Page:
A person who has nothing to lose will always be prepared to do whatever necessary to attain his/her goals. People in a fight for survival will always be prepared to go the ‘extra mile’ and fight to the very last breath. This is a very different mind-set from someone who is ‘ready’ for fighting. Someone who is trained, might not be prepared to dish out violence to stop violence.

This is a chronic fallacy for an art like Aikido, which predisposed ‘harmony’ and peace’, so we end up with hippy-like mentality that all is well and we should harmonises with our opponent. That means doing things nicely, don’t hurt people, behave ethically, respect your attacker. So even senior Aikidokas takes it easy, thinking that they will be ready, when the time comes. The amount of violence people are willing to dish out in attacking you can be beyond any comprehension of a martial artist. Even in Aikido, there are moves that are violence and highly damaging, even life-ending, but not a lot of Aikidoka are prepared to up the level of violence, apply violence to stop violence. In fact, the very mention of violence, is abhorred. Aikido is a smooth, flowing, harmonious way of combat, and all fighting should be like this. It is not, and sometimes, reality can be the furthest  from the dojo!

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The Boy-Scout Rule

The Scouts says it best in their motto, ‘Be Prepared’ and not ‘Be Ready’. As there is a lot more to do in preparation, in fact, if you have a be prepared mindset, it will mean that you will never be ready. There is no ends in preparation, but the moment you begin to say that you are ‘ready’, then you closed your mind to learning how to constantly hone your skill to meet all possible form of violence and combat.

Being prepared in a martial arts, is to make sure that we are able to use our skills, to kill, maim, and apply violence in a manner that does not look methodical, absolutely without aesthetic, and the end result will look nothing like the martial arts we all train so hard for years. Being prepared for combat means things might be ugly, violent, and there will be hurt, blood, gore. When violence is applied, nothing ever ends nicely, there is no nice break-falls, not many people get away unscathed.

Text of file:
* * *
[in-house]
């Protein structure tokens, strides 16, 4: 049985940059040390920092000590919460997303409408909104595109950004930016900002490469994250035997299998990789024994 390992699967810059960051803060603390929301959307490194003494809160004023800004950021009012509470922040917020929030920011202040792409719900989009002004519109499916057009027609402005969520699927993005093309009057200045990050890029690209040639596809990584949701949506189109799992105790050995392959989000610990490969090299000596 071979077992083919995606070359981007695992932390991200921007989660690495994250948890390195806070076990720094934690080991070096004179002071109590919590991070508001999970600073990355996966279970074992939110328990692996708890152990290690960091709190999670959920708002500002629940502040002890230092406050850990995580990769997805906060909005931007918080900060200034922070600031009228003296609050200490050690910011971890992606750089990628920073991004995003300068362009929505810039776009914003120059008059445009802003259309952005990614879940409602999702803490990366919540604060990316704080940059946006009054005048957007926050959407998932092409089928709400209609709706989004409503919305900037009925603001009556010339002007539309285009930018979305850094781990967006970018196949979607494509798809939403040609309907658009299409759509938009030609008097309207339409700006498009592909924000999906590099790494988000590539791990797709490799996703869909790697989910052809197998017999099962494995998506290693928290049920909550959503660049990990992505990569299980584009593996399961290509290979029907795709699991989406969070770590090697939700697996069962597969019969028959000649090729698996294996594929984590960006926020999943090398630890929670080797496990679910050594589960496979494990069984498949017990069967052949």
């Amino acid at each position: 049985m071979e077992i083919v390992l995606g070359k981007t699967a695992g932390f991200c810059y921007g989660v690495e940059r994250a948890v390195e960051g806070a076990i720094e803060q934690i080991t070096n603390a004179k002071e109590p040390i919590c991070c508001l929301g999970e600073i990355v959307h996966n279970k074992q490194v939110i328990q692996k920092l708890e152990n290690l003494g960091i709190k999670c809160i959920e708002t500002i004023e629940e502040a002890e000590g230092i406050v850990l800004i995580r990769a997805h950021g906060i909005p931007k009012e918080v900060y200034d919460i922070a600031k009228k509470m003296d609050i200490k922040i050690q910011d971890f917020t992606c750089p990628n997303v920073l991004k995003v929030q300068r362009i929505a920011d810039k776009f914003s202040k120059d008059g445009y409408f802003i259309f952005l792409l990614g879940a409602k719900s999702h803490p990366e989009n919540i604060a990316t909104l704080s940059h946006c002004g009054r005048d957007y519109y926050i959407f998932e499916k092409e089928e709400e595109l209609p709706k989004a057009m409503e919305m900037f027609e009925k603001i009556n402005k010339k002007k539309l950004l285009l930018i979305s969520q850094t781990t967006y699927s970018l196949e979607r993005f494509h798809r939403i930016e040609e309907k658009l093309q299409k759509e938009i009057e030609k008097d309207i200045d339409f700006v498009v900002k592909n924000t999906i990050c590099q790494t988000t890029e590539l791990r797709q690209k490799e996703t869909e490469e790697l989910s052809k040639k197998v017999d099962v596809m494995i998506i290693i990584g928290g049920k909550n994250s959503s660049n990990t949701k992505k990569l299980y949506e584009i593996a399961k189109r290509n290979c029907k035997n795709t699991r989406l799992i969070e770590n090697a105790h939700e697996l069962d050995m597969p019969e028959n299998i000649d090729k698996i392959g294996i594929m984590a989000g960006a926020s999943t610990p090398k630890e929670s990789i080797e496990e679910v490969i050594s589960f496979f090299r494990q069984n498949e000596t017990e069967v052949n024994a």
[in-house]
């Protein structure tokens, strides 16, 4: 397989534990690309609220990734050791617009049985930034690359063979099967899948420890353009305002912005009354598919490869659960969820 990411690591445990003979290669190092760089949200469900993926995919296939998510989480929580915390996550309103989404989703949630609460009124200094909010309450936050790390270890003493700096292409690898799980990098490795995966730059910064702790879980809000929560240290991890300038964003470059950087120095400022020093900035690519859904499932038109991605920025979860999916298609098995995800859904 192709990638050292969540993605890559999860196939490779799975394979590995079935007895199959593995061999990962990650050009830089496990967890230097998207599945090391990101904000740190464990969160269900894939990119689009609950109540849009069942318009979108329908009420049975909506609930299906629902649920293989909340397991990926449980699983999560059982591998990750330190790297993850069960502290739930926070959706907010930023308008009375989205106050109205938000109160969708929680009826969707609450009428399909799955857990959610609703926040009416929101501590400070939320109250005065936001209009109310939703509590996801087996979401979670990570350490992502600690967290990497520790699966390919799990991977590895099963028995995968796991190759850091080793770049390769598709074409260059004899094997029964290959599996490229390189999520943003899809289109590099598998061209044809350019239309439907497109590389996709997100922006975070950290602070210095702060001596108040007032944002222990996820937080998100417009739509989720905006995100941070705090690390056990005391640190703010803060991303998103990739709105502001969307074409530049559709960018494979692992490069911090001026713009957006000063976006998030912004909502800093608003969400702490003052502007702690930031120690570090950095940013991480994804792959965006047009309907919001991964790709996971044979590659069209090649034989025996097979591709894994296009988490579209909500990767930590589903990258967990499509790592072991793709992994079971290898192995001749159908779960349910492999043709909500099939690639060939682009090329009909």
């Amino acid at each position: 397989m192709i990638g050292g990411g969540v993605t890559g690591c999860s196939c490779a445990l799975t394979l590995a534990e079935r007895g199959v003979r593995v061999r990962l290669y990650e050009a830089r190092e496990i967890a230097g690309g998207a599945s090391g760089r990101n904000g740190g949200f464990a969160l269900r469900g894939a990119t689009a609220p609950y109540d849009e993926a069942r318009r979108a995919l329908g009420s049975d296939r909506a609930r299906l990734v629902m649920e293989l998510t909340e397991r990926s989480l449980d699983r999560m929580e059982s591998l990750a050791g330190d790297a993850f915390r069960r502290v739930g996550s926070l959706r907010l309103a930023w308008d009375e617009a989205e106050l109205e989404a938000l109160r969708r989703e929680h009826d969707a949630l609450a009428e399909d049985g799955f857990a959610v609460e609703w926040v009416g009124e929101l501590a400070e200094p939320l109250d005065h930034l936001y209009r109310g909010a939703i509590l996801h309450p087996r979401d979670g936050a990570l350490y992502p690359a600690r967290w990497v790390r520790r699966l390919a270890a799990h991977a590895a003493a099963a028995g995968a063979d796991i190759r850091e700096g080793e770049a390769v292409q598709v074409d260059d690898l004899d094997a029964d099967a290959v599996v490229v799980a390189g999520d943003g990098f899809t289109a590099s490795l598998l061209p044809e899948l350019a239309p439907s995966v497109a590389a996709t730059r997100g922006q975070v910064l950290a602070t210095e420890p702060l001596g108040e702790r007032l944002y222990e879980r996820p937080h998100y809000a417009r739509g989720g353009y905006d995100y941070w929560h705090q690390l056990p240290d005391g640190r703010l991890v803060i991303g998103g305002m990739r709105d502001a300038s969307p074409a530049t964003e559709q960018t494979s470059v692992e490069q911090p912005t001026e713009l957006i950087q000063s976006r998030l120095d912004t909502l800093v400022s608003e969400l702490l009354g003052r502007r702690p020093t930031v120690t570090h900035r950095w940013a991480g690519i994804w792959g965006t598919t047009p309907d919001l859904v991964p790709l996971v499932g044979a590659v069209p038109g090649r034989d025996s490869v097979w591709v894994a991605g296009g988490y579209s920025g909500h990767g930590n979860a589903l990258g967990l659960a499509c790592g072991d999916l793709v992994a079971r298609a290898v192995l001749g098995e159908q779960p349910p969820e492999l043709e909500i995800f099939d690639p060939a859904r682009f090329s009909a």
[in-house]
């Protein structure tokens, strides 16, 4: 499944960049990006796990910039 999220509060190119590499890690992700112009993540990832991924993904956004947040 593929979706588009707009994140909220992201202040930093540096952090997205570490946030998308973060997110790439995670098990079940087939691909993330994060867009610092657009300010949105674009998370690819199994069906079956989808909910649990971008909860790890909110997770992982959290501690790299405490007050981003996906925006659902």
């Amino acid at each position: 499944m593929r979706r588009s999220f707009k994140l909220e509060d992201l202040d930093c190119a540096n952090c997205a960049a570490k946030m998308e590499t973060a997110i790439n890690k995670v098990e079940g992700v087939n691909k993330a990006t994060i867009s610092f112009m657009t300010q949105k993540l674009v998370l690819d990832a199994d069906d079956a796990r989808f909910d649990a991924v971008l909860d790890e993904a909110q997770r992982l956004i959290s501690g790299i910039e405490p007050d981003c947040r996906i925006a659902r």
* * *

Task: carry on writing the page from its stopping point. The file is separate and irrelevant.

It a MAD, MAD world

In military doctrine, there is a term called ‘Mutually Assured Destruction‘, at a high level, we are talking about a kind of stalemate, which either side are so well armed, that nobody wants to push the first button. For a martial artist, we must be willing to think first-strike to end any subsequent follow-up capabilities of our opponent. We must be able to forsake our being and bring the fight to the opponent, before the opponent bring the fight to us. If we think M-A-D, not a lot of people will be willing to match that level of craziness, and be prepared to be sacrificed with ourselves, since we are going down, might as well take a few more with them when we go down; be that crazy; that is sometimes enough to stop people, and trigger their self preservation instinct. When we fight with no care of worry about coming out of that fight alive, we put a level of determination, not many human beings will like to test. And be prepared to apply a level of violence that overwhelms violence. Even in our nice, civil society, no matter how well dressed we are, we must be able to fight at a moment’s notice, defend ourselves, attack with vigor and think combat. This is more than ready, this is to be prepared in a way that when it happens, our mind gets into action, and deal with the matter at hand. Otherwise all that we learned as a martial artists, makes us only artists, ready but unprepared.